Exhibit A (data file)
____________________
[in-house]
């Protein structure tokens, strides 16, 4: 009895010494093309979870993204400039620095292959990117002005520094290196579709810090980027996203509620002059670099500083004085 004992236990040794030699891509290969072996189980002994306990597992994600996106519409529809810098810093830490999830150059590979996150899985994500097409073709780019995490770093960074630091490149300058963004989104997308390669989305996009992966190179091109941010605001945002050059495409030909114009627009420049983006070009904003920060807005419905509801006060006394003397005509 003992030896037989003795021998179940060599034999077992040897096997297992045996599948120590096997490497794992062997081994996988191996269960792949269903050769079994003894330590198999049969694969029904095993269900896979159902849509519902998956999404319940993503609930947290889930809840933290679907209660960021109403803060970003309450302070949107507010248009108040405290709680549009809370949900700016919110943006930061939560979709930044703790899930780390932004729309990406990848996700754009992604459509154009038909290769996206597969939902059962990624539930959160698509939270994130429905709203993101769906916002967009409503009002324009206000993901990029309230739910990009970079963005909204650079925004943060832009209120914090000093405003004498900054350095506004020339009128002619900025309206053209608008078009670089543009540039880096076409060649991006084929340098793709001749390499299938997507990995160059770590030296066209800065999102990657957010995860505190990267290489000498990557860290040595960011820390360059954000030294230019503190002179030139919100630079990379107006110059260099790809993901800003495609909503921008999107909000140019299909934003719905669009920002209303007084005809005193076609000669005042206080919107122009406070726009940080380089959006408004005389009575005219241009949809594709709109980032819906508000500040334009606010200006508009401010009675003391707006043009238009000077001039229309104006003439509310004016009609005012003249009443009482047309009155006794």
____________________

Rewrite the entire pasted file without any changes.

[in-house]
């Protein structure tokens, strides 16, 4: 009895010494093309979870993204400039620095292959990117002005520094290196579709810090980027996203509620002059670099500083004085 004992236990040794030699891509290969072996189980002994306990597992994600996106519409529809810098810093830490999830150059590979996150899985994500097409073709780019995490770093960074630091490149300058963004989104997308390669989305996009992966190179091109941010605001945002050059495409030909114009627009420049983006070009904003920060807005419905509801006060006394003397005509 003992030896037989003795021998179940060599034999077992040897096997297992045996599948120590096997490497794992062997081994996988191996269960792949269903050769079994003894330590198999049969694969029904095993269900896979159902849509519902998956999404319940993503609930947290889930809840933290679907209660960021109403803060970003309450302070949107507010248009108040405290709680549009809370949900700016919110943006930061939560979709930044703790899930780390932004729309990406990848996700754009992604459509154009038909290769996206597969939902059962990624539930959160698509939270994130429905709203993101769906916002967009409503009002324009206000993901990029309230739910990009970079963005909204650079925004943060832009209120914090000093405003004498900054350095506004020339009128002619900025309206053209608008078009670089543009540039880096076409060649991006084929340098793709001749390499299938997507990995160059770590030296066209800065999102990657957010995860505190990267290489000498990557860290040595960011820390360059954000030294230019503190002179030139919100630079990379107006110059260099790809993901800003495609909503921008999107909000140019299909934003719905669009920002209303007084005809005193076609000669005042206080919107122009406070726009940080380089959006408004005389009575005219241009949809594709709109980032819906508000500040334009606010200006508009401010009675003391707006043009238009000077001039229309104006003439509310004016009609005012003249009443009482047309009155006794």